Transcribimos una reseña del reciente libro de Steven G. Marks, The Information Nexus: Global Capitalism from the Renaissance to the Present. New York: Cambridge University Press, 2016. xiv + 250 pp. $28 (paperback), ISBN: 978-1-107-51963-3. Steven Marks es profesor de historia en Clemson University, South Carolina, y escribió sobre historia económica y cultural de Rusia, incluyendo How Russia Shaped the Modern World (2003), y Road to Power (1991).
The Information Nexus: Global Capitalism from the Renaissance to the Present fue reseñado para EH.Net por Leonard Dudley (Université de Montréal), quien es autor de Mothers of Innovation: How Expanding Social Networks Gave Birth to the Industrial Revolution (Cambridge Scholars, 2012) y “Language Standardization and the Industrial Revolution,” Oxford Economic Papers (forthcoming).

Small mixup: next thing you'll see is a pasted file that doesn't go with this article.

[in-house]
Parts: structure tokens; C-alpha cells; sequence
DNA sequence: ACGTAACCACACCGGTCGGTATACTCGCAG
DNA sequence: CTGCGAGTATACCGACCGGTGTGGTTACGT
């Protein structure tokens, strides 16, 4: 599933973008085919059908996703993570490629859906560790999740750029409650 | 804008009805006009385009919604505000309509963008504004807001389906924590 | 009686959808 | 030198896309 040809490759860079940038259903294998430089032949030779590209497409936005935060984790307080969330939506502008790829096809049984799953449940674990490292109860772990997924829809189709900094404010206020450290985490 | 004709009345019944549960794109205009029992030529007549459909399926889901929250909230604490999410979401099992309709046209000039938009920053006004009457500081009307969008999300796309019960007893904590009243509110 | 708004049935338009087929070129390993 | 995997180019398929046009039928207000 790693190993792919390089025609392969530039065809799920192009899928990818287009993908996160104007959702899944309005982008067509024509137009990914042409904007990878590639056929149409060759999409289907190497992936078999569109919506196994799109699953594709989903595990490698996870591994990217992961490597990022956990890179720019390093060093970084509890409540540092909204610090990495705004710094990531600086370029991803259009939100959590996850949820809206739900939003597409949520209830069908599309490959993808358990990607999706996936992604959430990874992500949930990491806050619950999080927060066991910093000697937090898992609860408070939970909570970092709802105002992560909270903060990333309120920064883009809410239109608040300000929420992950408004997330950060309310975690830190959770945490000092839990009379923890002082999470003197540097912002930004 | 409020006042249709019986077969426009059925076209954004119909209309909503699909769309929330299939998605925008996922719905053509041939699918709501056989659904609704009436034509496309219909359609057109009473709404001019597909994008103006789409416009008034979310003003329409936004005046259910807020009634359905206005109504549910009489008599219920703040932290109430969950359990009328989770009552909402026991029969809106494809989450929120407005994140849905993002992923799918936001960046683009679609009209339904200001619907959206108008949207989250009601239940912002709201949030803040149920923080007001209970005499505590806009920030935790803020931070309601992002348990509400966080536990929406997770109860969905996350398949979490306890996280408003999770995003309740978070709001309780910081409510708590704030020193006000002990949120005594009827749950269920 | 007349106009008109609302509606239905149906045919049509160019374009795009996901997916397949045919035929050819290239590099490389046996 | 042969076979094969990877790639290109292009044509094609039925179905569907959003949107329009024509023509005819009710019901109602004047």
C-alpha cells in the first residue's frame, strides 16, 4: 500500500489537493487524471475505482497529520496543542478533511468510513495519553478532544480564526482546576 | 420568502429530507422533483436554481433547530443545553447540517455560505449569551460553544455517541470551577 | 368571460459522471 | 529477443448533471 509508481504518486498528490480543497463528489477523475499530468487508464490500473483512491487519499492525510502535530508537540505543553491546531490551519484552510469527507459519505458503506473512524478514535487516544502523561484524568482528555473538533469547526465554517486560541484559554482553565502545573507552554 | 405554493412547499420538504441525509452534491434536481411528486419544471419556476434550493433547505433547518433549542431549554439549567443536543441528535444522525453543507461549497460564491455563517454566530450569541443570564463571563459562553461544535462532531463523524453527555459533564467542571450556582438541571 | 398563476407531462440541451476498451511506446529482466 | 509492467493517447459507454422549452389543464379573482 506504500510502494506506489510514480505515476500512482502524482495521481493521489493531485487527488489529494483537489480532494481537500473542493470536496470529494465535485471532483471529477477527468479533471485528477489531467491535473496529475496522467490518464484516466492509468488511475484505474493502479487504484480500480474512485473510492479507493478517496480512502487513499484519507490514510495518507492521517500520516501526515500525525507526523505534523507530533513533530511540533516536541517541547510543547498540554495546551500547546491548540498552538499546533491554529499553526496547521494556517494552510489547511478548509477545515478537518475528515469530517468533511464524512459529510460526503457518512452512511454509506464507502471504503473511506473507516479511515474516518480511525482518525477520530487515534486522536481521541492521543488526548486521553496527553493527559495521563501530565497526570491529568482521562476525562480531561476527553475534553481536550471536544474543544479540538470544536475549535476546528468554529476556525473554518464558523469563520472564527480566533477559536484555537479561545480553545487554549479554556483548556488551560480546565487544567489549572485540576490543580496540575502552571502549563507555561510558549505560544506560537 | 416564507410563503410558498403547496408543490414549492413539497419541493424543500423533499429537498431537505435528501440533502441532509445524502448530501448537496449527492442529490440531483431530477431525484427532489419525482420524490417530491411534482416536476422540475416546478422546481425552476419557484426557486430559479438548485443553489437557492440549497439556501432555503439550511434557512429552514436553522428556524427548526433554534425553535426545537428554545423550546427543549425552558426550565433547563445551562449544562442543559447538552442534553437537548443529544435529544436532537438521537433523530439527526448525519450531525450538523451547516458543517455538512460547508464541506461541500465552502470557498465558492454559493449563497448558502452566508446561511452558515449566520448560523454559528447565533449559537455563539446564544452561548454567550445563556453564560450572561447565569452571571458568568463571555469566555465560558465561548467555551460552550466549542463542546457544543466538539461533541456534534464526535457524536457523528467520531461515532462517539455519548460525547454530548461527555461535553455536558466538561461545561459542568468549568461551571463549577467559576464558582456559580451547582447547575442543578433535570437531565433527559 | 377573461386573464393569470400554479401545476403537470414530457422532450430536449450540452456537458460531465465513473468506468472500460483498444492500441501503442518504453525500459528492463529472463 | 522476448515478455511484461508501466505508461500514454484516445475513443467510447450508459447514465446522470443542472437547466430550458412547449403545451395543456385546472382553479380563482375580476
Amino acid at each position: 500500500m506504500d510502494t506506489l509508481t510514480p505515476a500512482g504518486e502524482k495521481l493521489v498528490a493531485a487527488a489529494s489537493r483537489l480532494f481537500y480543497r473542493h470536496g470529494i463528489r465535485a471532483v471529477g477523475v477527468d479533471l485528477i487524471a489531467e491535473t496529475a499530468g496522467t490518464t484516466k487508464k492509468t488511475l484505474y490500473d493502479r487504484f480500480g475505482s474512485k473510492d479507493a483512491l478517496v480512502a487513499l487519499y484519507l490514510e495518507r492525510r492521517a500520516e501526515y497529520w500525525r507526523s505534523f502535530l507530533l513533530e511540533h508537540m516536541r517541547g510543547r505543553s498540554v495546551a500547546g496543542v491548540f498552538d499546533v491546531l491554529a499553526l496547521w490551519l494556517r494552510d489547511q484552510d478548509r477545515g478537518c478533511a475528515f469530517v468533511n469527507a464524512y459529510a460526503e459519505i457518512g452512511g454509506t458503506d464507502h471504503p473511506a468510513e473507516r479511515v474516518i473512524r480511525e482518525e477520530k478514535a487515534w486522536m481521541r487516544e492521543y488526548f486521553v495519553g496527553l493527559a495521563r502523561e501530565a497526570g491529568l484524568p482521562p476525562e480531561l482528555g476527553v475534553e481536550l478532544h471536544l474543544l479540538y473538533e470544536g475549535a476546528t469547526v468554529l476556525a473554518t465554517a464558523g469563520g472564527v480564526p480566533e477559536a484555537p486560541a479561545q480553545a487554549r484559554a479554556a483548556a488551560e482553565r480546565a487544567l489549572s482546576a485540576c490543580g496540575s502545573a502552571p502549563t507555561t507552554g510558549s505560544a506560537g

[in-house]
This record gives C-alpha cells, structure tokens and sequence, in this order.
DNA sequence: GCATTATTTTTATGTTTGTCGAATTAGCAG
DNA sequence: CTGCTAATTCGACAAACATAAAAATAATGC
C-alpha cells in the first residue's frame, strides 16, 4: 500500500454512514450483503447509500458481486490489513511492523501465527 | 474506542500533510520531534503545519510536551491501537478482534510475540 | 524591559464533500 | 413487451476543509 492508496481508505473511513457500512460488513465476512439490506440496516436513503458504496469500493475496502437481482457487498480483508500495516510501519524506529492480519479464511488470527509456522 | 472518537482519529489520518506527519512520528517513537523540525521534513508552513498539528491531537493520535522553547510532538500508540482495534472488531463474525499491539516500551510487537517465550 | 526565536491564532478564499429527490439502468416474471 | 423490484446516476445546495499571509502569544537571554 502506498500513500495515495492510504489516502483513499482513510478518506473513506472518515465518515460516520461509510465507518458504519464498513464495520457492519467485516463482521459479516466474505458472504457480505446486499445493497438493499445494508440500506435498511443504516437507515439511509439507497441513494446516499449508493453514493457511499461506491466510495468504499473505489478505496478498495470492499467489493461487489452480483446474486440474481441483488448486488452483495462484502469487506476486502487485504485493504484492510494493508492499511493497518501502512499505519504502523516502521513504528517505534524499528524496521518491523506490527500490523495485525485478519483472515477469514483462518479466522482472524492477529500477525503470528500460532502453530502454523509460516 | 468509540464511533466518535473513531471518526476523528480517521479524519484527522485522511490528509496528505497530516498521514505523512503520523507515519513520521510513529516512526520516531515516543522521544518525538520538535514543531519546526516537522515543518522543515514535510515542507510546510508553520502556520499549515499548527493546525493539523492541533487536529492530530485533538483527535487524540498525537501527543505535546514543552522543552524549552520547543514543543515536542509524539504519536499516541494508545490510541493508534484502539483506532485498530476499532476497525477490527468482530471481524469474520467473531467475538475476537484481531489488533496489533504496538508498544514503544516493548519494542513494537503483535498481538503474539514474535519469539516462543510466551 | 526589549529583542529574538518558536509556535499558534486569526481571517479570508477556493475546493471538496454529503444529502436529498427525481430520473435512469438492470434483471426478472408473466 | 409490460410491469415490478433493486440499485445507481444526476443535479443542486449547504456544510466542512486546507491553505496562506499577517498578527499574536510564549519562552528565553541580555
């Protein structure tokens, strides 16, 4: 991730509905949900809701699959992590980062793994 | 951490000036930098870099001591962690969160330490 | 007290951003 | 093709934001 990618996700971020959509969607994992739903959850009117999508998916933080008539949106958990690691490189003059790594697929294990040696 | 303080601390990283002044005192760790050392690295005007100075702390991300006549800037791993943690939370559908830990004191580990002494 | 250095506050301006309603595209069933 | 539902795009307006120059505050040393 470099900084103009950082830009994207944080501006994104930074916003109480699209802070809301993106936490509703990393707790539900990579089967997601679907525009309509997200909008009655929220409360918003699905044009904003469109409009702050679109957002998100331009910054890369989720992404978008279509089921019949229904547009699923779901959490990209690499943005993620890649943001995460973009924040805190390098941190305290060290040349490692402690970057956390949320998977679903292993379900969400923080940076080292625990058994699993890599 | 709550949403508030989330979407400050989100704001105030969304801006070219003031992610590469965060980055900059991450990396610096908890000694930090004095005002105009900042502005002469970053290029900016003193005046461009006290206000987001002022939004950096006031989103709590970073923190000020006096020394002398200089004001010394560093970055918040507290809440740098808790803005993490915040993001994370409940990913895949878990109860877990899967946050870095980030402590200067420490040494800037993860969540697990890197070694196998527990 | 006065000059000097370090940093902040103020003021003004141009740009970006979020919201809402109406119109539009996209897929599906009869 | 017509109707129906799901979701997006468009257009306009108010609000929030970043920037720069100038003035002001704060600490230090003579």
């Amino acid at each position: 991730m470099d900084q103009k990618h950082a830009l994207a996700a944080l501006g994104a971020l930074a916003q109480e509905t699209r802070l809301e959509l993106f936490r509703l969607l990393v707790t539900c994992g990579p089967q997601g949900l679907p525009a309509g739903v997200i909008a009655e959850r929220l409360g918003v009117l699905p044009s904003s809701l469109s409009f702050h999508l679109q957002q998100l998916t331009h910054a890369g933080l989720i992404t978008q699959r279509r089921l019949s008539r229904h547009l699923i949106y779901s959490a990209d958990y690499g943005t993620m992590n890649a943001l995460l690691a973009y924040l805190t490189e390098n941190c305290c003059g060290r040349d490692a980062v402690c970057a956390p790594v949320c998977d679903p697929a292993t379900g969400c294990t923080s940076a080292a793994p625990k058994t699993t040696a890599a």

En la reseña que realizó Dudley de la obra de Marks leemos "In this disruptive study, Clemson University historian Steven Marks redefines capitalism by breathing new life into concepts recycled from nineteenth-century German sociology. In 1877 a young German philosopher, Ferdinand Tönnies, published Community and Civil Society, a book based on his habilitation thesis. Tönnies contrasted two types of social structure, each of which he had come to know during the preceding years of dramatic and often violent change in German society. The Gemeinschaft, or community, was an “organic” society like that of the small town in an agricultural region of northern Germany where he had grown up. Here relationships were “natural,” governed by the proximity of family, neighbors and friends. In contrast, the Gesellschaft, or civil society, was the “mechanical” industrial society like that of the cities he had come to know as a student living in different regions of Germany. Whereas relationships in theGemeinschaft were governed by familiarity and custom, those in the capitalist Gesellschaft were determined by markets and prices.
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